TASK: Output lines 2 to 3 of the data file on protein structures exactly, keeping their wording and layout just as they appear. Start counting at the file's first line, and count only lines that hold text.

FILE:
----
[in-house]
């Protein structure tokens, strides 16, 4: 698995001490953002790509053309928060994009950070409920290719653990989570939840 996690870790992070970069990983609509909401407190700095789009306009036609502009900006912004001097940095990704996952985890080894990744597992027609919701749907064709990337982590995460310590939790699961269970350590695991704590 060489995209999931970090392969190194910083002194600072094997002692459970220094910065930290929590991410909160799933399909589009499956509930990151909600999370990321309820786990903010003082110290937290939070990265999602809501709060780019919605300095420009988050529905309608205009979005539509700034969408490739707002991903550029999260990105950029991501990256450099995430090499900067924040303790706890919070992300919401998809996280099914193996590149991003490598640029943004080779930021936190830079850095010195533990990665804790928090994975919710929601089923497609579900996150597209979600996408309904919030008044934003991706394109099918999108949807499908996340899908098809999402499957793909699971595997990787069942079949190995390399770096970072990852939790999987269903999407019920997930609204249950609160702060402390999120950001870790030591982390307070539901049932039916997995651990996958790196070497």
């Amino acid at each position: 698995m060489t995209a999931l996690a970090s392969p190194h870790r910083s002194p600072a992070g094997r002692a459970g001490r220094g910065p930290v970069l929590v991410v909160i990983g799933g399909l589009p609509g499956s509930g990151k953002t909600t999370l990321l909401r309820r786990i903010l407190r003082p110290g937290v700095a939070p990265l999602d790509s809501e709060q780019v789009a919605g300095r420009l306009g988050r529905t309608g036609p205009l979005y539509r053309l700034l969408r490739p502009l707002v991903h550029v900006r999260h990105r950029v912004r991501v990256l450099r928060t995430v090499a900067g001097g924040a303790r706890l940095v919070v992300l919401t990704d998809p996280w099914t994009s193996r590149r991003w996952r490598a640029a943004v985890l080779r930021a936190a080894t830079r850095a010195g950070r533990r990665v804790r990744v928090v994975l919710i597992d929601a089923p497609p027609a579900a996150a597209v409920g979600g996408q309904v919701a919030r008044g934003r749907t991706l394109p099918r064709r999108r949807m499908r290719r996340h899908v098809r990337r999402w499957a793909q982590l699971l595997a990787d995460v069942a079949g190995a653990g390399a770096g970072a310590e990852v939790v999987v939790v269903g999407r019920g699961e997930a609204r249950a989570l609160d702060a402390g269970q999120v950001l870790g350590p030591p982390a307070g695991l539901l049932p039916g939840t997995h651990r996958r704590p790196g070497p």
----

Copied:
């Protein structure tokens, strides 16, 4: 698995001490953002790509053309928060994009950070409920290719653990989570939840 996690870790992070970069990983609509909401407190700095789009306009036609502009900006912004001097940095990704996952985890080894990744597992027609919701749907064709990337982590995460310590939790699961269970350590695991704590 060489995209999931970090392969190194910083002194600072094997002692459970220094910065930290929590991410909160799933399909589009499956509930990151909600999370990321309820786990903010003082110290937290939070990265999602809501709060780019919605300095420009988050529905309608205009979005539509700034969408490739707002991903550029999260990105950029991501990256450099995430090499900067924040303790706890919070992300919401998809996280099914193996590149991003490598640029943004080779930021936190830079850095010195533990990665804790928090994975919710929601089923497609579900996150597209979600996408309904919030008044934003991706394109099918999108949807499908996340899908098809999402499957793909699971595997990787069942079949190995390399770096970072990852939790999987269903999407019920997930609204249950609160702060402390999120950001870790030591982390307070539901049932039916997995651990996958790196070497």
């Amino acid at each position: 698995m060489t995209a999931l996690a970090s392969p190194h870790r910083s002194p600072a992070g094997r002692a459970g001490r220094g910065p930290v970069l929590v991410v909160i990983g799933g399909l589009p609509g499956s509930g990151k953002t909600t999370l990321l909401r309820r786990i903010l407190r003082p110290g937290v700095a939070p990265l999602d790509s809501e709060q780019v789009a919605g300095r420009l306009g988050r529905t309608g036609p205009l979005y539509r053309l700034l969408r490739p502009l707002v991903h550029v900006r999260h990105r950029v912004r991501v990256l450099r928060t995430v090499a900067g001097g924040a303790r706890l940095v919070v992300l919401t990704d998809p996280w099914t994009s193996r590149r991003w996952r490598a640029a943004v985890l080779r930021a936190a080894t830079r850095a010195g950070r533990r990665v804790r990744v928090v994975l919710i597992d929601a089923p497609p027609a579900a996150a597209v409920g979600g996408q309904v919701a919030r008044g934003r749907t991706l394109p099918r064709r999108r949807m499908r290719r996340h899908v098809r990337r999402w499957a793909q982590l699971l595997a990787d995460v069942a079949g190995a653990g390399a770096g970072a310590e990852v939790v999987v939790v269903g999407r019920g699961e997930a609204r249950a989570l609160d702060a402390g269970q999120v950001l870790g350590p030591p982390a307070g695991l539901l049932p039916g939840t997995h651990r996958r704590p790196g070497p």